Close: The Destruction of the Individual
For Chuck Close the whole face really does not exist outside of circumstance; there is no singular identity to be found, only rather agglomerates of myriad individual and circumstantial factors, or, forces. The face is summoned out of nothing as a conceptual framework for the circumstantial coalescence of this indeterminate number of factors or forces. All of these individual atoms of the face, of identity, hang together and form some semblance of a shape, but never really merge together into one coherent, individual thing.The face does not exist, for it has no essence, only factors of the face exist, only forces at play exist. And, as such, one will notice that in any Chuck Close portrait the face is almost always blank or violent, because it has no one singular telos, no singular emotion to convey, but instead, millions, most of which probably clash quite violently.
The Akron Art Museum owns and proudly displays a Linda by Chuck Close, done with acrylic and graphite on gessoed linen. This immense piece (108 x 84 in.) hangs on the side of the room left of and facing the door, so one is immediately drawn to it upon entering the modern and contemporary gallery. Linda represents the same dissolving and decentralizing of the “individual”, the same shift of focus to the myriad circumstantial forces, as the majority of Close’s works, but does so in a very subtle and disconcerting way. Rather than literally fragmenting the portrait into multiple loci, with Linda Close has created a portrait do nuanced and detailed that upon approach the face itself dissolves into a teeming pool of super-fine details.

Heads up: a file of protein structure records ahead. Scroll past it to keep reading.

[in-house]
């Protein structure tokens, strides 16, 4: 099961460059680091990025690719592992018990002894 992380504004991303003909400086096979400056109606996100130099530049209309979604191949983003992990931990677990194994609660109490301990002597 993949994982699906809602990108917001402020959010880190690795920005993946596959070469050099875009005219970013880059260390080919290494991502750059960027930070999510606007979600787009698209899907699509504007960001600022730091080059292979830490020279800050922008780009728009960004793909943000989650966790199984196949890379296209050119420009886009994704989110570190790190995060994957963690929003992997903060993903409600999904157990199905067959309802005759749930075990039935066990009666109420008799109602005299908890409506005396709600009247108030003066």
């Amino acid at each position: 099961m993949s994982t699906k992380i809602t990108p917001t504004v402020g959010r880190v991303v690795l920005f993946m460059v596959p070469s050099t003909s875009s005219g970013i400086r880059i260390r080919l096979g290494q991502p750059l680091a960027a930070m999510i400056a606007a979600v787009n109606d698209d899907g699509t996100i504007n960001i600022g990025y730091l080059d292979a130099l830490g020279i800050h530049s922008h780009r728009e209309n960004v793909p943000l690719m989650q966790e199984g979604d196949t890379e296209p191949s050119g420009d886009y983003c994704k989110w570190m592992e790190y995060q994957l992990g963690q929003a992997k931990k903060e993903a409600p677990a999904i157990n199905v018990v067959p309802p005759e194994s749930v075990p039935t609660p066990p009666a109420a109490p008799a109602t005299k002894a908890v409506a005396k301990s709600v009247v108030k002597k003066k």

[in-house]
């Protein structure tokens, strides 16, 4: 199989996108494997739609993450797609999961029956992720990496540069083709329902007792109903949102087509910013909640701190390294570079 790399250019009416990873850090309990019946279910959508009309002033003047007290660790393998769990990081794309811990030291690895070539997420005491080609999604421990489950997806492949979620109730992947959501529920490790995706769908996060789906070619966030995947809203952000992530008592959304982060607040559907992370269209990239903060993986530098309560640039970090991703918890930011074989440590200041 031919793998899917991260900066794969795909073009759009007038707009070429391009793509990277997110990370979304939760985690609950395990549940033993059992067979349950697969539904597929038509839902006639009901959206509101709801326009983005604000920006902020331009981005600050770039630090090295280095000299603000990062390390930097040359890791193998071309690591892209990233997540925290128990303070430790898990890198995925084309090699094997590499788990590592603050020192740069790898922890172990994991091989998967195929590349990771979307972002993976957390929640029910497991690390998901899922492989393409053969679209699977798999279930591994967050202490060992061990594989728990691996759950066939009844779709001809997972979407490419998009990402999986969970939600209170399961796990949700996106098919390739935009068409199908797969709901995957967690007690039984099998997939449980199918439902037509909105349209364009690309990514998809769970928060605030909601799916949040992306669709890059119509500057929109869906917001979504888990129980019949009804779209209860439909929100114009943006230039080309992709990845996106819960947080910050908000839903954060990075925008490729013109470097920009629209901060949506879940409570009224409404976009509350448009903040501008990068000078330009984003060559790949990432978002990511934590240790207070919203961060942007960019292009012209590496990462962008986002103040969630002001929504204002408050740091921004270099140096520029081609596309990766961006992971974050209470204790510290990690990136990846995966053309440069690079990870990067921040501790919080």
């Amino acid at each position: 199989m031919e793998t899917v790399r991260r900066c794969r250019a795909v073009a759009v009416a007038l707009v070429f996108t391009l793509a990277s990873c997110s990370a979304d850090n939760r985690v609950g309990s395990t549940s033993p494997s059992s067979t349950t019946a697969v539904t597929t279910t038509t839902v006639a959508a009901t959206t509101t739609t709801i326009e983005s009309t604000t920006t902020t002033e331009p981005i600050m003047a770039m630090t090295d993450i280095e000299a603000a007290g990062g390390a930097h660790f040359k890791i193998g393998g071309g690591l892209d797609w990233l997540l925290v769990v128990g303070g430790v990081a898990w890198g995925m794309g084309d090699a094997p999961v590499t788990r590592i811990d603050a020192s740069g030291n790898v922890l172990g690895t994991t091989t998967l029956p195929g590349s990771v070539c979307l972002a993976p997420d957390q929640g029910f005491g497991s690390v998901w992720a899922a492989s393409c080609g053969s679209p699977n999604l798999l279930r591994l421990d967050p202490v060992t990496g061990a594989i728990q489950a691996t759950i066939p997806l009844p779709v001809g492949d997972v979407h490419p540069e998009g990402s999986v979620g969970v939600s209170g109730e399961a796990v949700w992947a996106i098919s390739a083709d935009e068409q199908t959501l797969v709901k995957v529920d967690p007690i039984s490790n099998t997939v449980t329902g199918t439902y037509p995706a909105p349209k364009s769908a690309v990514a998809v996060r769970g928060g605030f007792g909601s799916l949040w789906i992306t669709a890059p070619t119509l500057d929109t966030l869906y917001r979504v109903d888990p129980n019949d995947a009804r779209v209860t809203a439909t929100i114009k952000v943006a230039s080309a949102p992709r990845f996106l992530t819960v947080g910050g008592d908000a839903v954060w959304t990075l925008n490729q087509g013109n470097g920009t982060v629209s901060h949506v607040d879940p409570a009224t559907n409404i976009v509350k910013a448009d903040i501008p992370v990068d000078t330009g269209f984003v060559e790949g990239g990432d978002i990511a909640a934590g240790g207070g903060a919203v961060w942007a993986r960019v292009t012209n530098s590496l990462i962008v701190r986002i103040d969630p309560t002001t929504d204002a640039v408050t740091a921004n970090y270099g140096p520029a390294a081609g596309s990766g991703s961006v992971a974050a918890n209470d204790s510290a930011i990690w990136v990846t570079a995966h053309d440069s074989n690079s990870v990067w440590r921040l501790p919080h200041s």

From afar, near the entrance to the gallery, Linda draws the eye and stares out at her beholder as an individual person or a single unit. Linda appears to be simply a bust of a middle-aged woman with frizzy, curly hair and a warmly colored blouse, but from first sight one is inevitably drawn towards her, a journey of about 30 feet. As one approaches the halfway point it becomes clear that this portrait is in likeness to a macro-focus photograph; all of the details of the neck and shoulders, the details at the fringe of the frizzy bush of hair on top of her head are blurred, leaving crisp focus only for the immediate facial features. At this point, instead of a bust portrait of a woman, the piece becomes a portrait of a face alone, which is the traditional locus of the individual, the house of whatever it is we are referring to with all of our pronouns. Traditionally, or mythically, the face is the seat of the mind or soul, the anima or psyche, and the rest of the body is solely an extension of the face. At this distance Linda is at the height of her individuality, a bona fide Homo sapien, a human, but, hauntingly, upon further approach one watches as this Linda that one came to know from just 15 feet away is destroyed, utterly, right before ones eyes, and there is no longer a person, only a bundle of infinite details. Close keeps in mind that the traditional gallery-hopper views a painting from approximately five feet, in order to achieve some sort of intimacy, and purposefully destroys Linda at exactly that distance. Most of the people that are drawn into this journey move as close (no pun intended) to the painting as possible, and, after being lured in to close proximity, they shift around a bit, unnerved, their individuality a bit defiled, and then move away quietly.